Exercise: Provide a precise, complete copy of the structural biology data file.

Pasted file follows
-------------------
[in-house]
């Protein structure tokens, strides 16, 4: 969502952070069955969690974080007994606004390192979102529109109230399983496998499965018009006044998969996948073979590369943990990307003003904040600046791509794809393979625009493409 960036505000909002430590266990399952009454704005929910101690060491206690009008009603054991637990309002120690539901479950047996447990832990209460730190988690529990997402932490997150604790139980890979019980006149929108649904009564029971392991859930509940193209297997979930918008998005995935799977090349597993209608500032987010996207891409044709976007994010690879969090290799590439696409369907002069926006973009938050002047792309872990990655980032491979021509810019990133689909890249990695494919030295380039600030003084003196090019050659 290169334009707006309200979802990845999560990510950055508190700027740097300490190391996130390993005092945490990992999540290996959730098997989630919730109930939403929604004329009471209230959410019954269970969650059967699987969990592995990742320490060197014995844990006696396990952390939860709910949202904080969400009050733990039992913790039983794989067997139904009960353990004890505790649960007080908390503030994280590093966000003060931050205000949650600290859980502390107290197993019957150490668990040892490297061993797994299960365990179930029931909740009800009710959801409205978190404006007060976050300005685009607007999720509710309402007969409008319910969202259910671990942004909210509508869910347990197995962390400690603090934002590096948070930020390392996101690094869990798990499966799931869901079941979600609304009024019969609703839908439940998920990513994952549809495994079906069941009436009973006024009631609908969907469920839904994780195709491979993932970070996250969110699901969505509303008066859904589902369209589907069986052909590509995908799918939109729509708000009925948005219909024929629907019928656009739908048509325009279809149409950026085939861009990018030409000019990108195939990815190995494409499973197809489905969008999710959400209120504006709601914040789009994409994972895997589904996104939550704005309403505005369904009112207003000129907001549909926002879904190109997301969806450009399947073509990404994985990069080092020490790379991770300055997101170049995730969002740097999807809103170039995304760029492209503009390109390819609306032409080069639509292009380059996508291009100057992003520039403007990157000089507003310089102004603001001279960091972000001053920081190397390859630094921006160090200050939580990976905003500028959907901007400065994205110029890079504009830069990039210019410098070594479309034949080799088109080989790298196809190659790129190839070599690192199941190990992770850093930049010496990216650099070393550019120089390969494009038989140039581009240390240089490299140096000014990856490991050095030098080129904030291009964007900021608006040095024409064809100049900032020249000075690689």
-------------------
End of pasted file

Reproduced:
[in-house]
């Protein structure tokens, strides 16, 4: 969502952070069955969690974080007994606004390192979102529109109230399983496998499965018009006044998969996948073979590369943990990307003003904040600046791509794809393979625009493409 960036505000909002430590266990399952009454704005929910101690060491206690009008009603054991637990309002120690539901479950047996447990832990209460730190988690529990997402932490997150604790139980890979019980006149929108649904009564029971392991859930509940193209297997979930918008998005995935799977090349597993209608500032987010996207891409044709976007994010690879969090290799590439696409369907002069926006973009938050002047792309872990990655980032491979021509810019990133689909890249990695494919030295380039600030003084003196090019050659 290169334009707006309200979802990845999560990510950055508190700027740097300490190391996130390993005092945490990992999540290996959730098997989630919730109930939403929604004329009471209230959410019954269970969650059967699987969990592995990742320490060197014995844990006696396990952390939860709910949202904080969400009050733990039992913790039983794989067997139904009960353990004890505790649960007080908390503030994280590093966000003060931050205000949650600290859980502390107290197993019957150490668990040892490297061993797994299960365990179930029931909740009800009710959801409205978190404006007060976050300005685009607007999720509710309402007969409008319910969202259910671990942004909210509508869910347990197995962390400690603090934002590096948070930020390392996101690094869990798990499966799931869901079941979600609304009024019969609703839908439940998920990513994952549809495994079906069941009436009973006024009631609908969907469920839904994780195709491979993932970070996250969110699901969505509303008066859904589902369209589907069986052909590509995908799918939109729509708000009925948005219909024929629907019928656009739908048509325009279809149409950026085939861009990018030409000019990108195939990815190995494409499973197809489905969008999710959400209120504006709601914040789009994409994972895997589904996104939550704005309403505005369904009112207003000129907001549909926002879904190109997301969806450009399947073509990404994985990069080092020490790379991770300055997101170049995730969002740097999807809103170039995304760029492209503009390109390819609306032409080069639509292009380059996508291009100057992003520039403007990157000089507003310089102004603001001279960091972000001053920081190397390859630094921006160090200050939580990976905003500028959907901007400065994205110029890079504009830069990039210019410098070594479309034949080799088109080989790298196809190659790129190839070599690192199941190990992770850093930049010496990216650099070393550019120089390969494009038989140039581009240390240089490299140096000014990856490991050095030098080129904030291009964007900021608006040095024409064809100049900032020249000075690689």